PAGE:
In addition, the on-oif manner of operation is inade
vane areas above is applicable by considering such areas
quate where varying ?ow rates are desired. Valves
in projection at a plane perpendicular to the channel.
which have been ‘used in these situations are readily
The following detailed description will permit ready
understanding of my invention. For clarity, reference
are rapidly eroded so that frequent replacement is re 45 will be made to the drawings in which:
quired. Also, moving material can be damaged by the
FIG. 1 is an elevation view in cross-section of an illus
valves used. This is true for the small fruits mentioned
trative embodiment of my invention showing the‘ valve
blocked so that ?ow can not be resumed or the valves
and is also true for delicate ?uids such as blood.
The purpose of this invention is to provide a valve
in a pipe in the opened position;
which can be used for controlling the rate of ?ow of
the valve in the closed position; and,
many such mate-rials which have been and which are
FIG. 3 is a partially broken cross-section of the valve
in the closed position taken along line 3-—3 of FIG. 2.
being adapted for ?owing transport. I have provided a
FIG. 2 is a view similar to that of FIG. 1, showing
valve for varying the shape of a ?ow passage to intro
In FIG. 1, the valve is shown mounted for use in a
duce a variable head loss in'the stream. As is the case
pipe elbow 10. The valve comprises stationary vanes 11
with most control valves, this valve is not intended for 55 attached to the wall of the channel or pipe, and movable
complete shut-off of the ?owing material. But, with this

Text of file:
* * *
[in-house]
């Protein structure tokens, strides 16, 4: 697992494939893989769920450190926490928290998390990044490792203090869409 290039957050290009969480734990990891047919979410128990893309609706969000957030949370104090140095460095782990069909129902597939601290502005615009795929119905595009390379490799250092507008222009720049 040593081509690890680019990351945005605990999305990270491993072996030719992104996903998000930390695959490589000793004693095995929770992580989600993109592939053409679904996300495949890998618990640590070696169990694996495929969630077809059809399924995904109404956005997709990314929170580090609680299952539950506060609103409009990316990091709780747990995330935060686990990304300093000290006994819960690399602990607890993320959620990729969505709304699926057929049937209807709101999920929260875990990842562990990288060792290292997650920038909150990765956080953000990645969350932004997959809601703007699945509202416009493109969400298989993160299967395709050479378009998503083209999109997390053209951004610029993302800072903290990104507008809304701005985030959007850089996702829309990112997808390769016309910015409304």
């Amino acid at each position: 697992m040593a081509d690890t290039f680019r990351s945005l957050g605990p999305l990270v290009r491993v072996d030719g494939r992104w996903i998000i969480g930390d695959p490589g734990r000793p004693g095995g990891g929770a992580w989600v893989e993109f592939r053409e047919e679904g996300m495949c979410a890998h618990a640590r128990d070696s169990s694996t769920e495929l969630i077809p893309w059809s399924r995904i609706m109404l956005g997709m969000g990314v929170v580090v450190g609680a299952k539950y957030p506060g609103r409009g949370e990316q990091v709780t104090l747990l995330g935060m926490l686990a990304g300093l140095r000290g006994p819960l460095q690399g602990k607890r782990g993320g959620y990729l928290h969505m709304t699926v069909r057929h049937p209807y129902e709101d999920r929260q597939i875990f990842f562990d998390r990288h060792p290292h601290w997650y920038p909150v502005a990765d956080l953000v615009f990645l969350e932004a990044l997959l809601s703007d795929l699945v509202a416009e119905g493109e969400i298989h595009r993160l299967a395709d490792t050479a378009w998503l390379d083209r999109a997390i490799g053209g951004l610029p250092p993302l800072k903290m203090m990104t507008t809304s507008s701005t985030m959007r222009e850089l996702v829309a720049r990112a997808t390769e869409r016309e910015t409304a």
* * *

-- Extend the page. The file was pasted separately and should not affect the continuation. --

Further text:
vanes 12 mounted for rotation on a drive shaft 13. The
valve a number of head losses can be introduced in the
shaft 13 extends, in this case, through a suitable seal 14
in the wall of pipe 10 so that it is accessible for valve
stream, at separated locations, and can be changed so
that the rate of flow is controlled.
According to my invention, rbaliies or vanes are ar 60
ranged in the channel, transversely of the stream of ?ow
ing material. The vanes are spaced from each other
along the direction of the stream. Alternate vanes are
rigidly affixed to the channel and are stationary. Inter
As shown, the vanes 11 and 12 are arranged trans
versely of the direction of the flow. The vanes are also
longitudinally spaced from each other along the direction
of ?ow. In FIG. 1, the rotatable vanes 12 are in the
opened position with the open area for flow being on the
mediate vanes are connected to a drive mechanism and 65 upper side of the pipe. In this opened position the ro
are movable between opened and closed positions.
tatable vanes 12 are interleaved between stationary
For most applications, the stationary vanes provided
have an area which is considerably less than the cross
section area of the channel or pipe. The movable vanes
are then provided in a size such that their area is greater
than the remaining channel area. Thus, when the valve
is in its closed position, the movable and stationary vanes
vanes 11.
In FIG. 2, the valve is shown in the closed position
with rotatable vanes 12 extending across the previous un
obstructed area of the channel. Thus, in the closed posi
tion, the flow path is a serpentine one around the inner
edges of stationary vanes 11 and movable vanes .12.
In an ordinary valve, ?ow variation is provided by con
trol of ?ow area. As ?ow area is reduced, head losses
across the area are increased thus decreasing the rate of
?ow through and past the valve; In the valve of this in
vention, the shape of the ?ow passage is altered to pro
duce the same effect. Although flow area may be changed
somewhat with operation of the present valve, it is of no
importance in explaining the results which can be achieved.
contact or mating of moving parts with stationary parts
for operation.
The range of application which has been indicated is
Because close ?ts are not required, the valve is able to
pass large solids or, depending on the size of valve being
used, large molecules, with neither damage to the valve
nor damage to moving material. The valve can be readily